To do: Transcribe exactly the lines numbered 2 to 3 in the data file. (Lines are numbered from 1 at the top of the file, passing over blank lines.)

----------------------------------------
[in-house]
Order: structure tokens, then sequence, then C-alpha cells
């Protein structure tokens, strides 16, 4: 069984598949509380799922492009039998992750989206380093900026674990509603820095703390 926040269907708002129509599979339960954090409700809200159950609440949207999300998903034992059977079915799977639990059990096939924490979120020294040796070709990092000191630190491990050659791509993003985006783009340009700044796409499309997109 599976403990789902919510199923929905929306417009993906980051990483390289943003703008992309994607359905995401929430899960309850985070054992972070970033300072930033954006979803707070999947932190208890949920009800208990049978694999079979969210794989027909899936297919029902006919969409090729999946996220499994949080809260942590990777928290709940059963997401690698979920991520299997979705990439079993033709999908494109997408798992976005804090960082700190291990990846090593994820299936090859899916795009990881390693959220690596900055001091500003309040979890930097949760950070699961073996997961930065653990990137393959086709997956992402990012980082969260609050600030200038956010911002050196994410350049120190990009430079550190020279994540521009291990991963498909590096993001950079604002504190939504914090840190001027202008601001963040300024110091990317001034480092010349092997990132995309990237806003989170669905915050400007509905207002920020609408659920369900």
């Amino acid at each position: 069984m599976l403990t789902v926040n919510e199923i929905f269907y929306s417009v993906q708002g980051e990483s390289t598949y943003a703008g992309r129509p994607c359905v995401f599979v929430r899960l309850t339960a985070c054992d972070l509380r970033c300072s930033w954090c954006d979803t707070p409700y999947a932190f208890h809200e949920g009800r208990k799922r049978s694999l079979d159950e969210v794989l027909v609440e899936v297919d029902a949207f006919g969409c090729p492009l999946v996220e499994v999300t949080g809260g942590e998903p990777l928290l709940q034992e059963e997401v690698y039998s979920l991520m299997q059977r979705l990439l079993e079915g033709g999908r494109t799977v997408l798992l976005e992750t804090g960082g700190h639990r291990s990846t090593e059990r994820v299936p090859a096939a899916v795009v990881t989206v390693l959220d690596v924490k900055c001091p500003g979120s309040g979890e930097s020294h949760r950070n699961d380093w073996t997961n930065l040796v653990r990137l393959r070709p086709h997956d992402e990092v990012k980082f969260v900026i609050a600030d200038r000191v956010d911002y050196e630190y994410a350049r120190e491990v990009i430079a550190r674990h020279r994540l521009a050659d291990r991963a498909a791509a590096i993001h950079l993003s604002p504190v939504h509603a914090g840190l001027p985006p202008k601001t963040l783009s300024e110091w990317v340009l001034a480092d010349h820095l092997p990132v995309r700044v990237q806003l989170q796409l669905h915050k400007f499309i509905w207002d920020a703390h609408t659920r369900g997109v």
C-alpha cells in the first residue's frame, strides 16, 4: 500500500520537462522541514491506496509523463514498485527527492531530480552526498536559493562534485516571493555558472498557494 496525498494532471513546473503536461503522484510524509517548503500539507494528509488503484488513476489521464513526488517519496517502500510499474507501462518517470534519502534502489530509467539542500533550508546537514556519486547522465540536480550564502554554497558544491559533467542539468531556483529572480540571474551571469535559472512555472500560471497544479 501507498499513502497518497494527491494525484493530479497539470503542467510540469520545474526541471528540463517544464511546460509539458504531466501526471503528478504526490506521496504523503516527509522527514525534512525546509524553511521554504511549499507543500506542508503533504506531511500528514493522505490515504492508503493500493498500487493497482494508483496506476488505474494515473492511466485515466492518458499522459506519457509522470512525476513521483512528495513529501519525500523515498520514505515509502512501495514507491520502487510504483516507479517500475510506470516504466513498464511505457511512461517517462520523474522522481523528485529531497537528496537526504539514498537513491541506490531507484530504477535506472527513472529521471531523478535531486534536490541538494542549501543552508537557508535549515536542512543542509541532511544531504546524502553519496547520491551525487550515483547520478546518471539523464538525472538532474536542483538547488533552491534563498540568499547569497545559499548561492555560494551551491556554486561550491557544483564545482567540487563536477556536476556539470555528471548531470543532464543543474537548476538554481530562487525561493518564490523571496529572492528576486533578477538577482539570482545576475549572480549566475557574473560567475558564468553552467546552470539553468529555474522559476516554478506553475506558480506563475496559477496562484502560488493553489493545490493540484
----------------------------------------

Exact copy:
Order: structure tokens, then sequence, then C-alpha cells
């Protein structure tokens, strides 16, 4: 069984598949509380799922492009039998992750989206380093900026674990509603820095703390 926040269907708002129509599979339960954090409700809200159950609440949207999300998903034992059977079915799977639990059990096939924490979120020294040796070709990092000191630190491990050659791509993003985006783009340009700044796409499309997109 599976403990789902919510199923929905929306417009993906980051990483390289943003703008992309994607359905995401929430899960309850985070054992972070970033300072930033954006979803707070999947932190208890949920009800208990049978694999079979969210794989027909899936297919029902006919969409090729999946996220499994949080809260942590990777928290709940059963997401690698979920991520299997979705990439079993033709999908494109997408798992976005804090960082700190291990990846090593994820299936090859899916795009990881390693959220690596900055001091500003309040979890930097949760950070699961073996997961930065653990990137393959086709997956992402990012980082969260609050600030200038956010911002050196994410350049120190990009430079550190020279994540521009291990991963498909590096993001950079604002504190939504914090840190001027202008601001963040300024110091990317001034480092010349092997990132995309990237806003989170669905915050400007509905207002920020609408659920369900």